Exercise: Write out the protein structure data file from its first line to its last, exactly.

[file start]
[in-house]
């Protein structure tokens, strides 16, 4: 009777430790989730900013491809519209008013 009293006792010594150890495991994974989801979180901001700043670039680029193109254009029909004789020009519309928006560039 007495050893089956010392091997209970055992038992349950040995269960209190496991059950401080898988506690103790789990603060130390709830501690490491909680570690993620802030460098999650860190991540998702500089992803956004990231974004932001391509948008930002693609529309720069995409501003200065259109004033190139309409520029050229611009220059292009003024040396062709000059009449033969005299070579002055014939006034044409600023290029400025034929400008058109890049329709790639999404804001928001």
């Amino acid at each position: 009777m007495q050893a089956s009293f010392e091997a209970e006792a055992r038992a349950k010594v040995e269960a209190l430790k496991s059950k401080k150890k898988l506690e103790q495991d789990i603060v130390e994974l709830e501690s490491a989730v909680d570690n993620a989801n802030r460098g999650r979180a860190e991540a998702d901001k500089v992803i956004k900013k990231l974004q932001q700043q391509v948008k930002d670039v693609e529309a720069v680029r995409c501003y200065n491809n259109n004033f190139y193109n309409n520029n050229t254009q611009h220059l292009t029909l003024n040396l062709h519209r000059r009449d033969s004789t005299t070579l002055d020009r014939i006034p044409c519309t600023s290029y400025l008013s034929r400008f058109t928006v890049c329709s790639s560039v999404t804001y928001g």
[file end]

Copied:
[in-house]
């Protein structure tokens, strides 16, 4: 009777430790989730900013491809519209008013 009293006792010594150890495991994974989801979180901001700043670039680029193109254009029909004789020009519309928006560039 007495050893089956010392091997209970055992038992349950040995269960209190496991059950401080898988506690103790789990603060130390709830501690490491909680570690993620802030460098999650860190991540998702500089992803956004990231974004932001391509948008930002693609529309720069995409501003200065259109004033190139309409520029050229611009220059292009003024040396062709000059009449033969005299070579002055014939006034044409600023290029400025034929400008058109890049329709790639999404804001928001």
């Amino acid at each position: 009777m007495q050893a089956s009293f010392e091997a209970e006792a055992r038992a349950k010594v040995e269960a209190l430790k496991s059950k401080k150890k898988l506690e103790q495991d789990i603060v130390e994974l709830e501690s490491a989730v909680d570690n993620a989801n802030r460098g999650r979180a860190e991540a998702d901001k500089v992803i956004k900013k990231l974004q932001q700043q391509v948008k930002d670039v693609e529309a720069v680029r995409c501003y200065n491809n259109n004033f190139y193109n309409n520029n050229t254009q611009h220059l292009t029909l003024n040396l062709h519209r000059r009449d033969s004789t005299t070579l002055d020009r014939i006034p044409c519309t600023s290029y400025l008013s034929r400008f058109t928006v890049c329709s790639s560039v999404t804001y928001g």